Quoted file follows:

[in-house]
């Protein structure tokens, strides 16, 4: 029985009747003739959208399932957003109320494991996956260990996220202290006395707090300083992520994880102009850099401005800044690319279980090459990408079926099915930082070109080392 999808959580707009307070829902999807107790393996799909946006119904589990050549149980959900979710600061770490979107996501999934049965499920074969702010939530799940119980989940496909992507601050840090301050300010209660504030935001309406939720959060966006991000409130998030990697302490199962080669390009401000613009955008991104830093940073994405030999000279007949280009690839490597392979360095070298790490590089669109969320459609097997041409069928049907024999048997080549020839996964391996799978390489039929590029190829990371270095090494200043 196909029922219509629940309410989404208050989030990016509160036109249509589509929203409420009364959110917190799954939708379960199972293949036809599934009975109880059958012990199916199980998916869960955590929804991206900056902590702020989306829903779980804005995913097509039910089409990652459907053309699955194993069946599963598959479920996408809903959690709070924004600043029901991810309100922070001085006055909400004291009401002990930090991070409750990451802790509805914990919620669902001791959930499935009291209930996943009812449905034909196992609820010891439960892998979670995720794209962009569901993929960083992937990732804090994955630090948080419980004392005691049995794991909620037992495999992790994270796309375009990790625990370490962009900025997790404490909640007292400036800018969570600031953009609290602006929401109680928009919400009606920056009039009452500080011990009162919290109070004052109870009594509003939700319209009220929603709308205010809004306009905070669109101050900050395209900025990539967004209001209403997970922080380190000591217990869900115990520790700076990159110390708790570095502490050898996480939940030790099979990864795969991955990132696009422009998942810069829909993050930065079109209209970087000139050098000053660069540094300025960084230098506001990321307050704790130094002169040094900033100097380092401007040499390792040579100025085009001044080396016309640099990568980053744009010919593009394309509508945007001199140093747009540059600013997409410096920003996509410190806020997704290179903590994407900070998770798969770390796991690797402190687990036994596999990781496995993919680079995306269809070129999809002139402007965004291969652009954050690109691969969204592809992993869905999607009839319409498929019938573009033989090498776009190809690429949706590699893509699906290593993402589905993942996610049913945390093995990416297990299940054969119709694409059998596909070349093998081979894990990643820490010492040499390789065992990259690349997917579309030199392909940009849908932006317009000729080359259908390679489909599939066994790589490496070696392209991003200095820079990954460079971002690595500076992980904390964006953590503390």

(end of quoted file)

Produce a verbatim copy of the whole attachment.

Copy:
[in-house]
């Protein structure tokens, strides 16, 4: 029985009747003739959208399932957003109320494991996956260990996220202290006395707090300083992520994880102009850099401005800044690319279980090459990408079926099915930082070109080392 999808959580707009307070829902999807107790393996799909946006119904589990050549149980959900979710600061770490979107996501999934049965499920074969702010939530799940119980989940496909992507601050840090301050300010209660504030935001309406939720959060966006991000409130998030990697302490199962080669390009401000613009955008991104830093940073994405030999000279007949280009690839490597392979360095070298790490590089669109969320459609097997041409069928049907024999048997080549020839996964391996799978390489039929590029190829990371270095090494200043 196909029922219509629940309410989404208050989030990016509160036109249509589509929203409420009364959110917190799954939708379960199972293949036809599934009975109880059958012990199916199980998916869960955590929804991206900056902590702020989306829903779980804005995913097509039910089409990652459907053309699955194993069946599963598959479920996408809903959690709070924004600043029901991810309100922070001085006055909400004291009401002990930090991070409750990451802790509805914990919620669902001791959930499935009291209930996943009812449905034909196992609820010891439960892998979670995720794209962009569901993929960083992937990732804090994955630090948080419980004392005691049995794991909620037992495999992790994270796309375009990790625990370490962009900025997790404490909640007292400036800018969570600031953009609290602006929401109680928009919400009606920056009039009452500080011990009162919290109070004052109870009594509003939700319209009220929603709308205010809004306009905070669109101050900050395209900025990539967004209001209403997970922080380190000591217990869900115990520790700076990159110390708790570095502490050898996480939940030790099979990864795969991955990132696009422009998942810069829909993050930065079109209209970087000139050098000053660069540094300025960084230098506001990321307050704790130094002169040094900033100097380092401007040499390792040579100025085009001044080396016309640099990568980053744009010919593009394309509508945007001199140093747009540059600013997409410096920003996509410190806020997704290179903590994407900070998770798969770390796991690797402190687990036994596999990781496995993919680079995306269809070129999809002139402007965004291969652009954050690109691969969204592809992993869905999607009839319409498929019938573009033989090498776009190809690429949706590699893509699906290593993402589905993942996610049913945390093995990416297990299940054969119709694409059998596909070349093998081979894990990643820490010492040499390789065992990259690349997917579309030199392909940009849908932006317009000729080359259908390679489909599939066994790589490496070696392209991003200095820079990954460079971002690595500076992980904390964006953590503390």